US President Barack Obama issued a warning against "crude" nationalism as he kicked off his last foreign tour Tuesday with allied nations on edge after Donald Trump's shock election win.
Speaking in Greece, Obama called the NATO alliance "absolutely vital" to US interests and stressed a strong, unified Europe was good for America, in comments directed at nations jittery over Trump's campaign comments about transatlantic ties.
After a year of populist shocks, from Britain's vote to leave the EU to Trump's surprise win last week and the rise of anti-migrant movements in Europe, Obama cautioned against succumbing to divisive instincts.
"We are going to have to guard against a rise in a crude sort of nationalism or ethnic identity or tribalism that is built around an 'us' and a 'them'," Obama said in Athens.
"We know what happens when Europeans start dividing themselves up... the 20th century was a bloodbath," he said, adding that the United States was also painfully aware of the dangers of "(dividing) ourselves along lines of race or religion or ethnicity."
European governments, especially eastern countries close to Russia's orbit, have been shaken after Trump appeared to call into question Washington's near 70-year security guarantee by saying he would only help NATO allies if they paid their way.
Obama stressed that the transatlantic relationship was the "cornerstone of our mutual security as well as prosperity" and that was the case regardless of who was sitting in the Oval Office.
"Across Democratic and Republican administrations there is a recognition that the NATO alliance is absolutely vital," he said.
As Obama touched down in Athens, NATO head Jens Stoltenberg said he was confident Trump would "live up to all the commitments of the United States in the alliance -- because a strong NATO is important for Europe but it's also important for the United States."
- Alternative to austerity -
Obama met Prime Minister Alexis Tsipras for talks and praised Greece for showing "extraordinary compassion" to hundreds of thousands of people arriving in Europe's migrant crisis.
More than 800,000 migrants passed through Greece in 2015, and the crisis-hit country has struggled to accommodate some 60,000 left stranded on its territory when Balkan states further north closed their borders earlier this year.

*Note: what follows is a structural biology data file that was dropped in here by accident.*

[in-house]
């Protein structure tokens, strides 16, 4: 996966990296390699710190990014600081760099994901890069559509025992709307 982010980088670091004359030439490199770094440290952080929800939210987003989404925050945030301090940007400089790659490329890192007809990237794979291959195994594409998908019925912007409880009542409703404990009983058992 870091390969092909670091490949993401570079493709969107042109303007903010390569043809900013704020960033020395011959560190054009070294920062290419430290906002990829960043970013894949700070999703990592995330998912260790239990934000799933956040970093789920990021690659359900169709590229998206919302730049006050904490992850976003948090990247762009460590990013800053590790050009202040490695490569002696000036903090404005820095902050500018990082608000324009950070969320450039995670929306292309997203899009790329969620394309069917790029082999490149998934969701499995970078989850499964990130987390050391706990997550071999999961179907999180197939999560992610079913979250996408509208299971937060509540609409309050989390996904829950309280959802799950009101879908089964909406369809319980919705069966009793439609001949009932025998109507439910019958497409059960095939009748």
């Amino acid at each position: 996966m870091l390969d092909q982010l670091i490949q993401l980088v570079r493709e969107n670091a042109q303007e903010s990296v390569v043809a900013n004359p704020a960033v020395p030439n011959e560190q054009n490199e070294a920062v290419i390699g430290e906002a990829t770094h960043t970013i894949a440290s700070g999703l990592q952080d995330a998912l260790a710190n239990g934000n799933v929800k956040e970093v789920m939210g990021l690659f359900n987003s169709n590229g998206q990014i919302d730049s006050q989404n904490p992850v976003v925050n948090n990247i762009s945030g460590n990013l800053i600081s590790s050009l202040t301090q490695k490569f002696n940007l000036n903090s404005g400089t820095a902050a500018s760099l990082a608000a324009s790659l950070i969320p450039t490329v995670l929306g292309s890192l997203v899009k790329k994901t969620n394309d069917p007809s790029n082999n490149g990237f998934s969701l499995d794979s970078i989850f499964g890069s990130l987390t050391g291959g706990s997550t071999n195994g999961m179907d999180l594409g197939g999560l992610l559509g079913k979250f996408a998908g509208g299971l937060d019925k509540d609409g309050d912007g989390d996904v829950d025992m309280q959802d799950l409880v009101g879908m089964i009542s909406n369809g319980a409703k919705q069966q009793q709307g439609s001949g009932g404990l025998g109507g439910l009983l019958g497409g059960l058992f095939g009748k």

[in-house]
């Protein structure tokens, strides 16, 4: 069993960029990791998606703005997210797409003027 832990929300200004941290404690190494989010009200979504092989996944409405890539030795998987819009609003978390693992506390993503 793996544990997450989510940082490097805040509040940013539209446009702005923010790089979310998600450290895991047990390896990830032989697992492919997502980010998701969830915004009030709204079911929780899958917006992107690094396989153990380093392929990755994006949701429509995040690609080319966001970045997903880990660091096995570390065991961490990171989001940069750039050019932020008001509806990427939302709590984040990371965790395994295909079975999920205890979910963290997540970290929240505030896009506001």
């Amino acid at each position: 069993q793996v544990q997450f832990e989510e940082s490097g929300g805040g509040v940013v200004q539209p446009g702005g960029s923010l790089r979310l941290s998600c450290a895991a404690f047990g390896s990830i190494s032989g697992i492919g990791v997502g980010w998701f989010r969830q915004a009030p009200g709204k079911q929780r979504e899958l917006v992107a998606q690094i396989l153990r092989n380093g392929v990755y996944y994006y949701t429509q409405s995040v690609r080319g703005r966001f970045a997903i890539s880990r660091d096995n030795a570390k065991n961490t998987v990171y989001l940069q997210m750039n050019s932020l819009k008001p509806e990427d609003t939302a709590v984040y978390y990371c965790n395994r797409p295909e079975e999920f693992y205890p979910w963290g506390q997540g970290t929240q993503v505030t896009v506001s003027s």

Greek leaders are anxious for a new US pledge to help alleviate the country's enormous public debt, a measure actively sought by the International Monetary Fund but opposed by leading European lender Germany.
Obama, who travels to Germany on Wednesday for talks with Chancellor Angela Merkel and French and British leaders, said he would push for help for Greece.
"In my message to the rest of Europe I will continue to emphasise our view that austerity alone cannot deliver prosperity," Obama told Tsipras.
Even with structural reforms, he argued, "it is very difficult to imagine the kind of growth strategy that is needed, without some debt relief mechanism...(although) the politics of (doing) this are difficult."
- Mixed welcome for Obama -
Security was tight in central Athens, with thousands of police officers on the streets and an official ban on demonstrations in areas of the capital where Obama was to hold meetings during the two-day stay.
Some 2,500 people brandishing banners denouncing US "imperialism" and calling Obama "non grata", or not welcome, were turned away by police firing tear gas and stun grenades as they tried to breach barriers and head toward the city centre.
Many Greeks are suspicious of the United States after it helped install a repressive dictatorship in the country in the 1960s, and some trade unions, leftist and anarchist parties denounce US involvement in wars in the Middle East.
Several hundred of the protesters appeared to be from Greece's vocal anarchist movement, police told AFP.
The increased security for Obama's visit comes after assailants threw a grenade at the French embassy in Athens last week, slightly wounding an officer. A far-left group, the Organisation of Revolutionary Autodefence, claimed responsibility.
After Germany, Obama concludes his trip with a stop in Peru for a summit of the Asia-Pacific Economic Cooperation forum (APEC) where he is expected to meet Chinese President Xi Jinping.